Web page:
David Cameron and Indonesian president agree measures to counter Islamic State (IS) extremism
David Cameron and Indonesian president Joko Widodo have agreed a package of measures to counter the "shared enemy" of Islamic State (IS) extremism.
The Prime Minister promised British help to increase security at airports in Bali and Jakarta and around 50 Indonesian police officers will be trained in counter-terrorism techniques in the UK.
Speaking at the presidential palace in Jakarta, Mr Cameron said IS, also known as Isil, was an "evil threat" faced by both nations.
His comments came after he indicated he could take military action against Islamic State in Libya or Syria if there was an imminent threat to British lives.
Fears have grown in recent weeks about IS's activities in Libya following reports that Seifeddine Rezgui, the gunman who carried out the Tunisian beach resort massacre, trained at a terror camp in the country.
The Prime Minister indicated he wanted to work with allies to establish a stable government in Libya. "We should be working and are working with other partners to help the new Libyan government as it gets formed. So that's helping with advice and support and capacity-building in their government departments," he said.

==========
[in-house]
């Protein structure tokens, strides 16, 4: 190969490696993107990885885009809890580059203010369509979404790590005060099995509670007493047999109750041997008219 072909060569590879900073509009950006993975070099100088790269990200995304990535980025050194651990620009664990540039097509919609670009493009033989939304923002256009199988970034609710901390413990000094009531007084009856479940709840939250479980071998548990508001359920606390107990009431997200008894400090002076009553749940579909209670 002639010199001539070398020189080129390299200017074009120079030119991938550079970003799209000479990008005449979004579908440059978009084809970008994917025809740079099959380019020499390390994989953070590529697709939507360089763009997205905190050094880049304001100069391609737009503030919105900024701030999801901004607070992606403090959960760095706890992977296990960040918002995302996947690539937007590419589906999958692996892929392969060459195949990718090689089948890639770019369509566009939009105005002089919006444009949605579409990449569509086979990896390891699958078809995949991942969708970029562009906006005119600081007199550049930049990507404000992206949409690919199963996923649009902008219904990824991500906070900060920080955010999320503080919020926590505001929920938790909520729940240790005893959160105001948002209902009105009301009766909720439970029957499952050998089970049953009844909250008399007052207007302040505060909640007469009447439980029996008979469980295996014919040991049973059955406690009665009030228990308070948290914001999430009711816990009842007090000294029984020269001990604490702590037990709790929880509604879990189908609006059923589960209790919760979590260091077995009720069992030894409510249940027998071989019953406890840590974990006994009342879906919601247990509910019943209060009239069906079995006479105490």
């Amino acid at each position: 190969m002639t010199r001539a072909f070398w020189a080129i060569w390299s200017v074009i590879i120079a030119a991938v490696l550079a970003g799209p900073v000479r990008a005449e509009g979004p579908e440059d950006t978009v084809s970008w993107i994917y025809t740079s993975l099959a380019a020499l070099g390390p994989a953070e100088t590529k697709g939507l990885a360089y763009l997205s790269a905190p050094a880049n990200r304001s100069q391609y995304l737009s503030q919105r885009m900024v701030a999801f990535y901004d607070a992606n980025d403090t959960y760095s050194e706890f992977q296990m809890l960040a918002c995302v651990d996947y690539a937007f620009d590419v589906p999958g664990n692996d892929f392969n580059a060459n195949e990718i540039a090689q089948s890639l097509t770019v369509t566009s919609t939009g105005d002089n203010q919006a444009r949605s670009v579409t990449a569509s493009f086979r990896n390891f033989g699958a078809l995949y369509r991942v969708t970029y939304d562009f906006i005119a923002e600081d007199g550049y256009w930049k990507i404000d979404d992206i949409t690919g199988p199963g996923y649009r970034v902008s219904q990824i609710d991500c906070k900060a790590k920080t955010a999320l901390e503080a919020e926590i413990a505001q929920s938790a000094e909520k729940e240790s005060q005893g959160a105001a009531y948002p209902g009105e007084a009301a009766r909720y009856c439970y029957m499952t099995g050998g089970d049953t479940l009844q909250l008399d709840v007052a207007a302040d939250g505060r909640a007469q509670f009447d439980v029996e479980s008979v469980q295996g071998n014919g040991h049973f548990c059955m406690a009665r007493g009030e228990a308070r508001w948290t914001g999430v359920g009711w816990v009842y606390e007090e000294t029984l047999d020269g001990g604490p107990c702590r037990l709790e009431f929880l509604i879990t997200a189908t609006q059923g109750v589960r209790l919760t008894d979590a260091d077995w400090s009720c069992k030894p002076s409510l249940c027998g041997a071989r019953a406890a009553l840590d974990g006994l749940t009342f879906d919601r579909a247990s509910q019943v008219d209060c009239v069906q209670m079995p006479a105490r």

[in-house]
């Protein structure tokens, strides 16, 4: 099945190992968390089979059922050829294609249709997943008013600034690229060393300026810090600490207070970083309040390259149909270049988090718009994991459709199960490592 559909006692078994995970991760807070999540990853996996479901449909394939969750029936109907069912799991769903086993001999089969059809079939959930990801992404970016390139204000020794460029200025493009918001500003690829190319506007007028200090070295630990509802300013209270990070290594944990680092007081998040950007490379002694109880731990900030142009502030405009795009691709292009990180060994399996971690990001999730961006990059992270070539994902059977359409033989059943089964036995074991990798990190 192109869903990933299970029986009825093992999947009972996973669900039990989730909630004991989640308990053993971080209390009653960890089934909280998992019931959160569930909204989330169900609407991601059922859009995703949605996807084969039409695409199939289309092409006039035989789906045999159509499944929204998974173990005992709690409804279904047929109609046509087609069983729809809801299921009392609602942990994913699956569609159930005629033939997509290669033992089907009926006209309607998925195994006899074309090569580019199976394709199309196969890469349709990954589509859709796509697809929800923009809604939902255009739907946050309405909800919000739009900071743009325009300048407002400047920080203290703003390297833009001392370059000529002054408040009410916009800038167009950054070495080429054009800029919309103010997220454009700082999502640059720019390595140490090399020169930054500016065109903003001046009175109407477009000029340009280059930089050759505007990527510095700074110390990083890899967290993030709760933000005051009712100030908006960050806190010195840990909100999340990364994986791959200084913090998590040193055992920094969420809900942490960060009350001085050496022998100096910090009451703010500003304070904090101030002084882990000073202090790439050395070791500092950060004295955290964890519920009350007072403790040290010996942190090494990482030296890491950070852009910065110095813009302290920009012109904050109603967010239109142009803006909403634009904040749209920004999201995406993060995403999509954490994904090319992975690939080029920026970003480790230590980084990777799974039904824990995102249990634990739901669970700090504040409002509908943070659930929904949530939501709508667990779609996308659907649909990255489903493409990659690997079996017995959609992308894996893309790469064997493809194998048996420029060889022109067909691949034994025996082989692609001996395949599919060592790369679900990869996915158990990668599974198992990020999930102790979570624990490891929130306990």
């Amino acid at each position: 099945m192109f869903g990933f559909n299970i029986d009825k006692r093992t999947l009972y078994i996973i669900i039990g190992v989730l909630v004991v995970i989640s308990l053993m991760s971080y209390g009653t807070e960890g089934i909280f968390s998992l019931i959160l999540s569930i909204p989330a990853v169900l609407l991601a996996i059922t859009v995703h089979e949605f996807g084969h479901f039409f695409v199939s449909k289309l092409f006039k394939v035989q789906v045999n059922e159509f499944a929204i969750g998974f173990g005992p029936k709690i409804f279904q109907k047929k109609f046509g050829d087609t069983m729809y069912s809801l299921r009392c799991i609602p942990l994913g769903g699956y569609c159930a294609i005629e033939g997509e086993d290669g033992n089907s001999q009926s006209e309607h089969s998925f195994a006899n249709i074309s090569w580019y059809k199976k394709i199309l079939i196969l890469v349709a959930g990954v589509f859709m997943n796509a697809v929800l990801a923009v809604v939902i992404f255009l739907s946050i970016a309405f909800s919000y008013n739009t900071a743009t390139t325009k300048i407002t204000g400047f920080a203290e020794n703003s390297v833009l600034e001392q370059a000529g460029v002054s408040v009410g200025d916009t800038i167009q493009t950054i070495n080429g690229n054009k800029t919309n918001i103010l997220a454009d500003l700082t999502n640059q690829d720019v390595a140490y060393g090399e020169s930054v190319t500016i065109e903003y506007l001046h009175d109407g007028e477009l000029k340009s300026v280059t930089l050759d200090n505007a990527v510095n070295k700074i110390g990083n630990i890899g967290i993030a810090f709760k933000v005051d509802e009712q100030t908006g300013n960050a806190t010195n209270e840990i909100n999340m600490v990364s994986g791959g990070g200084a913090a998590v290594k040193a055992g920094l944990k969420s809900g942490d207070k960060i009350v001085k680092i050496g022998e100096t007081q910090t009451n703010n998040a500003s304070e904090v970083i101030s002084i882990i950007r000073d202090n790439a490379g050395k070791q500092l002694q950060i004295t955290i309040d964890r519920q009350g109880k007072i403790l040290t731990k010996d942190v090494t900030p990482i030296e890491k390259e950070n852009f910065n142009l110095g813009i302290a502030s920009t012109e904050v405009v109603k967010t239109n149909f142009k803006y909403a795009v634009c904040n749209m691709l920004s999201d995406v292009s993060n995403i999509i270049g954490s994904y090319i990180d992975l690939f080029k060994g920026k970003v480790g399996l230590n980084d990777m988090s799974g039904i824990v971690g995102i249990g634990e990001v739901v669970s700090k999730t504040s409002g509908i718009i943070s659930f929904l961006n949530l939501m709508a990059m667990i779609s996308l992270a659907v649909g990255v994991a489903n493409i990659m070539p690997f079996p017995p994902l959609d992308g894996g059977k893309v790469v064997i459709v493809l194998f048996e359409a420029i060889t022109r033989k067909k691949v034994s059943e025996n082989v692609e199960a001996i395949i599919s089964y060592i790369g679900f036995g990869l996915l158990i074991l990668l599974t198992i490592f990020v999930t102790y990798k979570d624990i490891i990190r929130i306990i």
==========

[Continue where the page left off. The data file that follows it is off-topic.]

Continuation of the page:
"The problem in Libya has been they haven't had a government that has been able to deliver, and that should be our focus. That is why, for instance, we tried helping with training military personnel, so we should go on doing all of these things."
Although a military campaign is not being proposed by the UK against IS targets in Libya, Mr Cameron indicated he would be prepared to act if it was necessary in an emergency.
He said that "if there is a threat to Britain, to our people, our streets, and we are able to stop it by taking immediate action against that threat - I'm the British Prime Minister, I would always want to try and take that action and that's the case whether that problem is emanating from Libya, from Syria or anywhere else".
Mr Cameron told reporters accompanying him on his tour of south-east Asia: "What I have said with respect to Libya, or indeed anywhere else, is if there is a plot under way where I believe British citizens are in danger of being targeted, if it's possible to take action to stop that, I would.
"That is legal, that is right, that is proper and that's the role of the Prime Minister."